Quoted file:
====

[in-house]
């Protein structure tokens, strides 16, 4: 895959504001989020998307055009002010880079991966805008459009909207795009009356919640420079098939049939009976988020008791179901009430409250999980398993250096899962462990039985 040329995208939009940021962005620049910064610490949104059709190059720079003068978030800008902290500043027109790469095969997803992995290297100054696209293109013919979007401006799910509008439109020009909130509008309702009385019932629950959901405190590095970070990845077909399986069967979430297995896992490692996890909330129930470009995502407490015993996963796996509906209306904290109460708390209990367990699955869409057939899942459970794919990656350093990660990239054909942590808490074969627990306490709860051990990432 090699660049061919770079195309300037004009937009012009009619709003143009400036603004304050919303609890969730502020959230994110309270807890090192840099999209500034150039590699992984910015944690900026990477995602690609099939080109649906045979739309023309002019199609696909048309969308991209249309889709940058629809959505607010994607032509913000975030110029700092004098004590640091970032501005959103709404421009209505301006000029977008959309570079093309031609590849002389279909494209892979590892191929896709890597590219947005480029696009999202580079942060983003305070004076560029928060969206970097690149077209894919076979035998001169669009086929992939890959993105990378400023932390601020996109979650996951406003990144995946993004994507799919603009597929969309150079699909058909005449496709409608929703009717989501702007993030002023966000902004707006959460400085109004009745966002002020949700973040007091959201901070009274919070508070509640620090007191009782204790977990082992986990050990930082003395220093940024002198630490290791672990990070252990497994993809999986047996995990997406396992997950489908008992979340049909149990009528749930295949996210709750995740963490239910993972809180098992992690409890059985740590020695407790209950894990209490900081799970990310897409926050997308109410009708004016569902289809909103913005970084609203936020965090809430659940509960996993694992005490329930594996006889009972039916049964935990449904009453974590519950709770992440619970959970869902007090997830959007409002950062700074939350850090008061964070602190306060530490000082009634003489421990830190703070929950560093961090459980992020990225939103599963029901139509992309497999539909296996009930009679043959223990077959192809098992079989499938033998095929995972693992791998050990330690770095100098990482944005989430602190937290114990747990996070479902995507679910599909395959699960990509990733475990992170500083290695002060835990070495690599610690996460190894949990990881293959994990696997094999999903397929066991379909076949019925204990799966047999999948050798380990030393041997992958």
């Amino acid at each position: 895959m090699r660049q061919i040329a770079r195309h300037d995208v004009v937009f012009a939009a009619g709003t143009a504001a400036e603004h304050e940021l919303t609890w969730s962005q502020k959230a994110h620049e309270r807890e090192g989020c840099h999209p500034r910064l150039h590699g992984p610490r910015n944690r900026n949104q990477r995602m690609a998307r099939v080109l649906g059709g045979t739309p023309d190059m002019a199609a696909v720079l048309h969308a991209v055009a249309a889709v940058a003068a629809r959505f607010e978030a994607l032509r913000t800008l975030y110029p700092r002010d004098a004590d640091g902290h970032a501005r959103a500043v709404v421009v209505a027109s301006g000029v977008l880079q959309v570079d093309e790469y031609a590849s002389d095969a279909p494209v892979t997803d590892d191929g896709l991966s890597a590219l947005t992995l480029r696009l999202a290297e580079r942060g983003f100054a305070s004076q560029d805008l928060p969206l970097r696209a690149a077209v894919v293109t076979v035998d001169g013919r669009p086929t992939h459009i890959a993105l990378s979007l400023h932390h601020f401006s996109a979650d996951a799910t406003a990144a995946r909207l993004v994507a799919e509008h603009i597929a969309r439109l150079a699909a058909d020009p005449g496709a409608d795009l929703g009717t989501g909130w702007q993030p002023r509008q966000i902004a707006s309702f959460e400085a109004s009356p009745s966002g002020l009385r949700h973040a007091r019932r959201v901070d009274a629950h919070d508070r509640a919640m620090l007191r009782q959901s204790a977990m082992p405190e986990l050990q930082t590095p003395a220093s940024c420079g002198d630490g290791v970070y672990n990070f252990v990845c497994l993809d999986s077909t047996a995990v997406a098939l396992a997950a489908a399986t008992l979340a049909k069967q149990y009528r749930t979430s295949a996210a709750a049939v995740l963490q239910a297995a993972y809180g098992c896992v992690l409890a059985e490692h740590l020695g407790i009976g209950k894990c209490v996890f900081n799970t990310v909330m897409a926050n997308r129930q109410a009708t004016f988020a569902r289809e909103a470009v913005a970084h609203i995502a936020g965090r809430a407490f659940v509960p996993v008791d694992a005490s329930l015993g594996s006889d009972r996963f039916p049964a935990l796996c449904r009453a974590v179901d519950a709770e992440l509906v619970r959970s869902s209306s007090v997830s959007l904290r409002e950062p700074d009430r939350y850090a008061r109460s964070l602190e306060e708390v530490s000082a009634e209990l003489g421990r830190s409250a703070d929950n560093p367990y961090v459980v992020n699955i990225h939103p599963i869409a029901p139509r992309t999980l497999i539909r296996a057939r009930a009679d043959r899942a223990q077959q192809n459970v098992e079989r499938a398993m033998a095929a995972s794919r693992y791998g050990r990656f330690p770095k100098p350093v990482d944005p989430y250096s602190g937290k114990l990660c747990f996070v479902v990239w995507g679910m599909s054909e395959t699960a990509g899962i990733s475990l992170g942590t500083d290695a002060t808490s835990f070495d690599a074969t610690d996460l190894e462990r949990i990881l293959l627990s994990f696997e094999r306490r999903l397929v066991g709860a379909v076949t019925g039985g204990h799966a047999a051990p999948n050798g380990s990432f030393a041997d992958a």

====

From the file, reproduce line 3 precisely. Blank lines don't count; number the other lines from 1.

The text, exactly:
């Amino acid at each position: 895959m090699r660049q061919i040329a770079r195309h300037d995208v004009v937009f012009a939009a009619g709003t143009a504001a400036e603004h304050e940021l919303t609890w969730s962005q502020k959230a994110h620049e309270r807890e090192g989020c840099h999209p500034r910064l150039h590699g992984p610490r910015n944690r900026n949104q990477r995602m690609a998307r099939v080109l649906g059709g045979t739309p023309d190059m002019a199609a696909v720079l048309h969308a991209v055009a249309a889709v940058a003068a629809r959505f607010e978030a994607l032509r913000t800008l975030y110029p700092r002010d004098a004590d640091g902290h970032a501005r959103a500043v709404v421009v209505a027109s301006g000029v977008l880079q959309v570079d093309e790469y031609a590849s002389d095969a279909p494209v892979t997803d590892d191929g896709l991966s890597a590219l947005t992995l480029r696009l999202a290297e580079r942060g983003f100054a305070s004076q560029d805008l928060p969206l970097r696209a690149a077209v894919v293109t076979v035998d001169g013919r669009p086929t992939h459009i890959a993105l990378s979007l400023h932390h601020f401006s996109a979650d996951a799910t406003a990144a995946r909207l993004v994507a799919e509008h603009i597929a969309r439109l150079a699909a058909d020009p005449g496709a409608d795009l929703g009717t989501g909130w702007q993030p002023r509008q966000i902004a707006s309702f959460e400085a109004s009356p009745s966002g002020l009385r949700h973040a007091r019932r959201v901070d009274a629950h919070d508070r509640a919640m620090l007191r009782q959901s204790a977990m082992p405190e986990l050990q930082t590095p003395a220093s940024c420079g002198d630490g290791v970070y672990n990070f252990v990845c497994l993809d999986s077909t047996a995990v997406a098939l396992a997950a489908a399986t008992l979340a049909k069967q149990y009528r749930t979430s295949a996210a709750a049939v995740l963490q239910a297995a993972y809180g098992c896992v992690l409890a059985e490692h740590l020695g407790i009976g209950k894990c209490v996890f900081n799970t990310v909330m897409a926050n997308r129930q109410a009708t004016f988020a569902r289809e909103a470009v913005a970084h609203i995502a936020g965090r809430a407490f659940v509960p996993v008791d694992a005490s329930l015993g594996s006889d009972r996963f039916p049964a935990l796996c449904r009453a974590v179901d519950a709770e992440l509906v619970r959970s869902s209306s007090v997830s959007l904290r409002e950062p700074d009430r939350y850090a008061r109460s964070l602190e306060e708390v530490s000082a009634e209990l003489g421990r830190s409250a703070d929950n560093p367990y961090v459980v992020n699955i990225h939103p599963i869409a029901p139509r992309t999980l497999i539909r296996a057939r009930a009679d043959r899942a223990q077959q192809n459970v098992e079989r499938a398993m033998a095929a995972s794919r693992y791998g050990r990656f330690p770095k100098p350093v990482d944005p989430y250096s602190g937290k114990l990660c747990f996070v479902v990239w995507g679910m599909s054909e395959t699960a990509g899962i990733s475990l992170g942590t500083d290695a002060t808490s835990f070495d690599a074969t610690d996460l190894e462990r949990i990881l293959l627990s994990f696997e094999r306490r999903l397929v066991g709860a379909v076949t019925g039985g204990h799966a047999a051990p999948n050798g380990s990432f030393a041997d992958a």